1. Disconnect your city water hose, bring it inside, and store it in the shower.
  2. Fill up a gallon or two of water in a pot or jug in case you need it overnight.
  3. Use your RV furnace during the night, especially if you have a heated underbelly.
  4. If you have an enclosed underbelly, but it’s not heated, don’t worry. For this short duration, your lines won’t freeze.
  5. Run a space heater or electric fireplace if you want for comfort.

That’s all you need to do. However, if temperatures are below freezing for a more extended period (more than a day), you may want to make sure that your underbelly stays warm and use your fresh water tank.

Below are a few answers to some frequent questions when temps drop below freezing overnight:

Do I need to let my water drip from my faucet?

No, you do not need to let it drip. However, if you’re keeping your hose connected, dripping won’t always prevent your hose from freezing. The better option is to disconnect your city water hose and wait to reconnect it in the morning when the temperature rises above freezing.

Will my grey, black, or freshwater tanks freeze?

No, they won’t freeze. It would take very cold temperatures well below freezing and hours for your tanks to freeze. This situation is also assuming that you’re not heating your RV. For example, if you are running your furnace at night, and it warms your underbelly, there is no chance that your tanks will freeze.

What do I do with my sewer line?

Nothing. Just leave it be. Even if there is a little water in the line, it won’t hurt anything if it manages to freeze. If you want, you can always go outside and lift the line to try and drain some of the water. However, the chances are that it won’t freeze.

How do I stay warm inside?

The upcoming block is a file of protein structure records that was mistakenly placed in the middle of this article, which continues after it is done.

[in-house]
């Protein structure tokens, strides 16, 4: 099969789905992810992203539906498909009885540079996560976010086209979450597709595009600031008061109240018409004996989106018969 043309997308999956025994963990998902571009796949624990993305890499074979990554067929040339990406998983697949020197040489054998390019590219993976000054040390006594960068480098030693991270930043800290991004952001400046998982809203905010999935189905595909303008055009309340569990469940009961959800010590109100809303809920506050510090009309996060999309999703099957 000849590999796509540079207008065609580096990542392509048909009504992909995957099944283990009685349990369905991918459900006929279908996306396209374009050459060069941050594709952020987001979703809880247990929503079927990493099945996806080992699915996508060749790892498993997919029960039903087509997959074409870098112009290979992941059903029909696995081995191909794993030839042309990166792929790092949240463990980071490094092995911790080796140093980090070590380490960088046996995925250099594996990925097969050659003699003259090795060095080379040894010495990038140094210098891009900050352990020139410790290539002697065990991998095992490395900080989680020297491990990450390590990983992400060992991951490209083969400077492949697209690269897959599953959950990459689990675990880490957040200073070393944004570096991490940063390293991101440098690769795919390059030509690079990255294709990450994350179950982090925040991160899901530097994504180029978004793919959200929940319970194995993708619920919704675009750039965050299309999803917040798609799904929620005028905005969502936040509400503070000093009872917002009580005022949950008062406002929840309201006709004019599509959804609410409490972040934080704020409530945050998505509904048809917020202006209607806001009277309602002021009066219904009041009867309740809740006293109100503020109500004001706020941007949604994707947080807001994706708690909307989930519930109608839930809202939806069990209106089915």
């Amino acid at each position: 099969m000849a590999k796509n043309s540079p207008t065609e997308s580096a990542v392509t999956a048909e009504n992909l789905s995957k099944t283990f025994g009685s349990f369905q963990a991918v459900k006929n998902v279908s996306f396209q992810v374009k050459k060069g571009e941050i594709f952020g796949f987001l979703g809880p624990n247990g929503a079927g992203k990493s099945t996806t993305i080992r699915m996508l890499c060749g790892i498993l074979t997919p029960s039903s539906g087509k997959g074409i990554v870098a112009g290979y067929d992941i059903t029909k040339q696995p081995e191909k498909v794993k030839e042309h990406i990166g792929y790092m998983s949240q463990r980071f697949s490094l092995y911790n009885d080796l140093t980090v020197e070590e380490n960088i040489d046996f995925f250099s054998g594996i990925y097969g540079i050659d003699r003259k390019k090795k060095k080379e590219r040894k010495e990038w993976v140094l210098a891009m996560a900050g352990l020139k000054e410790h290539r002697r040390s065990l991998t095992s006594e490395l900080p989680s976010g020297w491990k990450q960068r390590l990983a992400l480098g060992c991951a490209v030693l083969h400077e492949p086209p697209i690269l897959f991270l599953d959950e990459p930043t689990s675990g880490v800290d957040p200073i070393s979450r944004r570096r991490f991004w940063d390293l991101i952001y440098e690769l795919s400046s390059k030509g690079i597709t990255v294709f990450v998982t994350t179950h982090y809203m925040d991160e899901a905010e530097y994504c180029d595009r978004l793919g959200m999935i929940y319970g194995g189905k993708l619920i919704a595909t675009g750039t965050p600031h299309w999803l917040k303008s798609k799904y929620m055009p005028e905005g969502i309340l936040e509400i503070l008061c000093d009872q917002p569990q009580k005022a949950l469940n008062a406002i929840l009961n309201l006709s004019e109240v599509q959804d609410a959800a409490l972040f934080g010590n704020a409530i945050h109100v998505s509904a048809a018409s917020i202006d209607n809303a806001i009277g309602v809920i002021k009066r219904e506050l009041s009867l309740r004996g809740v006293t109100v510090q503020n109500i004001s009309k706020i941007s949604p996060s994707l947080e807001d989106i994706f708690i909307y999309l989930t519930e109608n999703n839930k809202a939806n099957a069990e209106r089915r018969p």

If you have a heated underbelly, it’s a good idea to run the furnace overnight, at least intermittently. If you have an electric space heater, feel free to supplement your furnace with this heat. I like to keep my furnace set at 65 and use a space heater in the bedroom if it gets really cold.


If you’re in an area like Florida that rarely sees temperatures below freezing, you may feel underprepared. However, look at the forecast and see how long it will stay below freezing. Most likely, it will just be for the nighttime hours. When the sun rises, the temperature will likely do the same. If you’re just looking at temperatures below freezing for a few hours, you really don’t need to worry too much. Your RV will be fine and your water lines won’t freeze. In most instances, the only thing you need to do is just disconnect your city water hose. Best of luck and stay warm.

3 thoughts on “Below freezing weather in Florida: What should you do?”

  1. Thank You for the helpful info, we are snowbirds here in Florida and they have had 22 degree temps at night so it does get cold spells and last year it lasted for almost a week. Just wanted to get how low temp goes like that what to do. Ty! again